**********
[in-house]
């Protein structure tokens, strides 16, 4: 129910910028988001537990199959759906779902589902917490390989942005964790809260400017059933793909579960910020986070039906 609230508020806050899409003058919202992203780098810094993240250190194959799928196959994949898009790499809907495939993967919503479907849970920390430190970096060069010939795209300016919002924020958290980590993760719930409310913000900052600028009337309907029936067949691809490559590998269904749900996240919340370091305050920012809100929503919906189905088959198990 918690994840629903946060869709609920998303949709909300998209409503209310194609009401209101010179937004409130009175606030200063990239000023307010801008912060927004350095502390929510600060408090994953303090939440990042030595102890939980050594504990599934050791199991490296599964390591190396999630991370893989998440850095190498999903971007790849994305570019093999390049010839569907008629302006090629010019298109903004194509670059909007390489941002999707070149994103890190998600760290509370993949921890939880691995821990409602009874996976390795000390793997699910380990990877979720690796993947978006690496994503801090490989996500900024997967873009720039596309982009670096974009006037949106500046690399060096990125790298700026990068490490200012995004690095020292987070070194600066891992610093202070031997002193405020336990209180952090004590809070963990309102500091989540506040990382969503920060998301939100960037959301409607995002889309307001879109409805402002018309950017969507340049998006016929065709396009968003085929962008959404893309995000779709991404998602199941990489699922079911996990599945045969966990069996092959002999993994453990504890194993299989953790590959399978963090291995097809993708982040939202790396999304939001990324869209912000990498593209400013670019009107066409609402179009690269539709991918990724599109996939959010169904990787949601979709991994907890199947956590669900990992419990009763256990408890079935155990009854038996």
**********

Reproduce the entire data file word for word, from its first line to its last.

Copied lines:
[in-house]
């Protein structure tokens, strides 16, 4: 129910910028988001537990199959759906779902589902917490390989942005964790809260400017059933793909579960910020986070039906 609230508020806050899409003058919202992203780098810094993240250190194959799928196959994949898009790499809907495939993967919503479907849970920390430190970096060069010939795209300016919002924020958290980590993760719930409310913000900052600028009337309907029936067949691809490559590998269904749900996240919340370091305050920012809100929503919906189905088959198990 918690994840629903946060869709609920998303949709909300998209409503209310194609009401209101010179937004409130009175606030200063990239000023307010801008912060927004350095502390929510600060408090994953303090939440990042030595102890939980050594504990599934050791199991490296599964390591190396999630991370893989998440850095190498999903971007790849994305570019093999390049010839569907008629302006090629010019298109903004194509670059909007390489941002999707070149994103890190998600760290509370993949921890939880691995821990409602009874996976390795000390793997699910380990990877979720690796993947978006690496994503801090490989996500900024997967873009720039596309982009670096974009006037949106500046690399060096990125790298700026990068490490200012995004690095020292987070070194600066891992610093202070031997002193405020336990209180952090004590809070963990309102500091989540506040990382969503920060998301939100960037959301409607995002889309307001879109409805402002018309950017969507340049998006016929065709396009968003085929962008959404893309995000779709991404998602199941990489699922079911996990599945045969966990069996092959002999993994453990504890194993299989953790590959399978963090291995097809993708982040939202790396999304939001990324869209912000990498593209400013670019009107066409609402179009690269539709991918990724599109996939959010169904990787949601979709991994907890199947956590669900990992419990009763256990408890079935155990009854038996």